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When Should Key Opinion Leaders Recommend a Product?

August 10, 2020

When Should Key Opinion Leaders Recommend a Product?

I. Stephen Brown, DDS


Marty Klein: Welcome to Dentistry for the New Millennium. I’m Marty Klein, Training Manager at the Institute for Advanced Laser Dentistry. My guest today is Dr. Steven Brown, a periodontist in Philadelphia, Pennsylvania. A graduate of Temple University School of Dentistry, Dr. Brown earned his certificate of proficiency in periodontics and adult orthodontics from University of Pennsylvania School of Dental Medicine, making him the first in the country acquire this rare double specialty. He currently holds professor positions with both of his alma maters. Today we’ll talk about how he got started with LANAP, how he has to carefully approach product recommendations that he gives, and his involvement with the North American Society of Periodontists. Dr Brown, Thanks for being my guest today.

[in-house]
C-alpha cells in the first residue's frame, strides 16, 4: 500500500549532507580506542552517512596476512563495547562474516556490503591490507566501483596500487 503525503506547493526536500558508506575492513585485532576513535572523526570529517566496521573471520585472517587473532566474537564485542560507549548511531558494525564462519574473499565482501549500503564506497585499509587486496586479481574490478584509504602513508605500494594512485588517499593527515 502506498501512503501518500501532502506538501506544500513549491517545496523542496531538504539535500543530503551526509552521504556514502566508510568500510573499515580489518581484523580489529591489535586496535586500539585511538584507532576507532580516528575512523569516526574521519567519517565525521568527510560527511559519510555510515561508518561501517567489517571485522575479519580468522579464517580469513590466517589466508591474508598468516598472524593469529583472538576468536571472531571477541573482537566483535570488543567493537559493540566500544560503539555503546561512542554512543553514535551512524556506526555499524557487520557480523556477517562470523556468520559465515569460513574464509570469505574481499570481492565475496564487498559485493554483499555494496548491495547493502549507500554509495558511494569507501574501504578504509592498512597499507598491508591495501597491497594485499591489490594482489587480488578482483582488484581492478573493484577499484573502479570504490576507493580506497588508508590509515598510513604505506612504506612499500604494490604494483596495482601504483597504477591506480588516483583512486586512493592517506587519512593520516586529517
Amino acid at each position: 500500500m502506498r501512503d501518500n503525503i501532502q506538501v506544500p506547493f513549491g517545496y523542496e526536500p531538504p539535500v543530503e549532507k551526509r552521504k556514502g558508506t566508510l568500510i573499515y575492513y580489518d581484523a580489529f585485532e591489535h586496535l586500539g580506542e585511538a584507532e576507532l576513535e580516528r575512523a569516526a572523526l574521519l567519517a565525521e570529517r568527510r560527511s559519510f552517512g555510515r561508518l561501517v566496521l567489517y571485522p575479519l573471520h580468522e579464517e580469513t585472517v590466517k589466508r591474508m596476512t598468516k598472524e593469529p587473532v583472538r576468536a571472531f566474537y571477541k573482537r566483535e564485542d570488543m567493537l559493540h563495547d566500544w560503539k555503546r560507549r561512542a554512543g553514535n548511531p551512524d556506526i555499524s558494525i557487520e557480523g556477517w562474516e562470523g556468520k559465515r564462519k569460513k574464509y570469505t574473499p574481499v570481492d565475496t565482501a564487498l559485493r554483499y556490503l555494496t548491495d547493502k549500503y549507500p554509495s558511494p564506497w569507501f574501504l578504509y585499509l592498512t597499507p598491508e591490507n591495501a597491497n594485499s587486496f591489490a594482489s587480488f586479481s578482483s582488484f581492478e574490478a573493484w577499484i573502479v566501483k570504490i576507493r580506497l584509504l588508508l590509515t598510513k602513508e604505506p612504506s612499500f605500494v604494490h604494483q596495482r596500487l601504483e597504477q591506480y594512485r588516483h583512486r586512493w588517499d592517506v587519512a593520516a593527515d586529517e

Dr. Steven Brown: I’m happy to be here, and thanks for inviting me.

MK: So how did you first hear about the PerioLase MVP-7 and LANAP and tell me a little bit about your road to deciding to incorporate it into your own practice.

SB: In the early years of my practice, I was frustrated because I had been trained by some of the best to be a periodontal surgeon extraordinaire. And in spite of my presumed surgical skills, I was seeing all too many patients coming back after two or three years, requiring more surgical intervention. I’d been looking for a less invasive and more predictable approach to dealing with periodontal disease for some time.